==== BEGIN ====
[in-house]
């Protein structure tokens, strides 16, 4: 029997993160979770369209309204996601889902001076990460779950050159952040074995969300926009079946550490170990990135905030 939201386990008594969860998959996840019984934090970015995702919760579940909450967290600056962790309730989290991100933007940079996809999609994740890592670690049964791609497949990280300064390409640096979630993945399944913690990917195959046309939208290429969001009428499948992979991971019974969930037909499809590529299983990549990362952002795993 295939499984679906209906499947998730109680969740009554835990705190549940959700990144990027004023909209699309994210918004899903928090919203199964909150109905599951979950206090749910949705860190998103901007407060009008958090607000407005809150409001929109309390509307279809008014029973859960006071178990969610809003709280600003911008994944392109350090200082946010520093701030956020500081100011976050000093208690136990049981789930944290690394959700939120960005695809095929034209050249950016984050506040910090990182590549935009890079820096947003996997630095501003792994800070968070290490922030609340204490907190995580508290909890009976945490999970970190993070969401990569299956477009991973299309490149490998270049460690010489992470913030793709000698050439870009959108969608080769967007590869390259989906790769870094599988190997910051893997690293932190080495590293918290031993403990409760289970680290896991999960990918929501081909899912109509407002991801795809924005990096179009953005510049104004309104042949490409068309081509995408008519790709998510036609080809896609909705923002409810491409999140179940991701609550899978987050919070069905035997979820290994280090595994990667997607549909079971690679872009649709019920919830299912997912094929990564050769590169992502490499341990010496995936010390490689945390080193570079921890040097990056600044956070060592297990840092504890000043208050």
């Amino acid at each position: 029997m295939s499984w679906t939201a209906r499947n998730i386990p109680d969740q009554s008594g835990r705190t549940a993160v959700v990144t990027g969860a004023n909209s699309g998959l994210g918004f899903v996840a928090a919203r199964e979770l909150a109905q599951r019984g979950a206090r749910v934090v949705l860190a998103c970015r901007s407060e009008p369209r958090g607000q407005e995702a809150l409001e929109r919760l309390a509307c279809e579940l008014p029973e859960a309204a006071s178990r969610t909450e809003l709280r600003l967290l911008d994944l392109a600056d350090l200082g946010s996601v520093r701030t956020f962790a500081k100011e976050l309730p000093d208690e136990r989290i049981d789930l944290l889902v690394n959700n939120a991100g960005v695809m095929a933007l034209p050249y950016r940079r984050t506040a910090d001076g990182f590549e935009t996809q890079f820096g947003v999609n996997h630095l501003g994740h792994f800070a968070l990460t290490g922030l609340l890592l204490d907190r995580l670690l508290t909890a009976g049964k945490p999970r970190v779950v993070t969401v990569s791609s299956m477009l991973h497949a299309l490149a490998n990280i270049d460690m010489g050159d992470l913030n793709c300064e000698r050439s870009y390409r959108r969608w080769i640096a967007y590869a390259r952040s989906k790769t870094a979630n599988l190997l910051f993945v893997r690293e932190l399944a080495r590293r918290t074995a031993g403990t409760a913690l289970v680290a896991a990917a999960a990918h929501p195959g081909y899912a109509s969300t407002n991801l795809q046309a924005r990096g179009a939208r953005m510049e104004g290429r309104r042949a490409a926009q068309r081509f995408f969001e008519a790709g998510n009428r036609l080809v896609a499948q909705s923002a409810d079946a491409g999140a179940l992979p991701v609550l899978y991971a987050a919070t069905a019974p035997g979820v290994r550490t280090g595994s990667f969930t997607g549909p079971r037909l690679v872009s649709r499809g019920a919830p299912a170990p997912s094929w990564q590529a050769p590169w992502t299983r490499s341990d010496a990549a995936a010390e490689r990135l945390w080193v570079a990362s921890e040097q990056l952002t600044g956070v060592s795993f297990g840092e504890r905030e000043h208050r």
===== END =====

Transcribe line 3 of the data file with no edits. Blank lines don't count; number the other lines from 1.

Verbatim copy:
């Amino acid at each position: 029997m295939s499984w679906t939201a209906r499947n998730i386990p109680d969740q009554s008594g835990r705190t549940a993160v959700v990144t990027g969860a004023n909209s699309g998959l994210g918004f899903v996840a928090a919203r199964e979770l909150a109905q599951r019984g979950a206090r749910v934090v949705l860190a998103c970015r901007s407060e009008p369209r958090g607000q407005e995702a809150l409001e929109r919760l309390a509307c279809e579940l008014p029973e859960a309204a006071s178990r969610t909450e809003l709280r600003l967290l911008d994944l392109a600056d350090l200082g946010s996601v520093r701030t956020f962790a500081k100011e976050l309730p000093d208690e136990r989290i049981d789930l944290l889902v690394n959700n939120a991100g960005v695809m095929a933007l034209p050249y950016r940079r984050t506040a910090d001076g990182f590549e935009t996809q890079f820096g947003v999609n996997h630095l501003g994740h792994f800070a968070l990460t290490g922030l609340l890592l204490d907190r995580l670690l508290t909890a009976g049964k945490p999970r970190v779950v993070t969401v990569s791609s299956m477009l991973h497949a299309l490149a490998n990280i270049d460690m010489g050159d992470l913030n793709c300064e000698r050439s870009y390409r959108r969608w080769i640096a967007y590869a390259r952040s989906k790769t870094a979630n599988l190997l910051f993945v893997r690293e932190l399944a080495r590293r918290t074995a031993g403990t409760a913690l289970v680290a896991a990917a999960a990918h929501p195959g081909y899912a109509s969300t407002n991801l795809q046309a924005r990096g179009a939208r953005m510049e104004g290429r309104r042949a490409a926009q068309r081509f995408f969001e008519a790709g998510n009428r036609l080809v896609a499948q909705s923002a409810d079946a491409g999140a179940l992979p991701v609550l899978y991971a987050a919070t069905a019974p035997g979820v290994r550490t280090g595994s990667f969930t997607g549909p079971r037909l690679v872009s649709r499809g019920a919830p299912a170990p997912s094929w990564q590529a050769p590169w992502t299983r490499s341990d010496a990549a995936a010390e490689r990135l945390w080193v570079a990362s921890e040097q990056l952002t600044g956070v060592s795993f297990g840092e504890r905030e000043h208050r």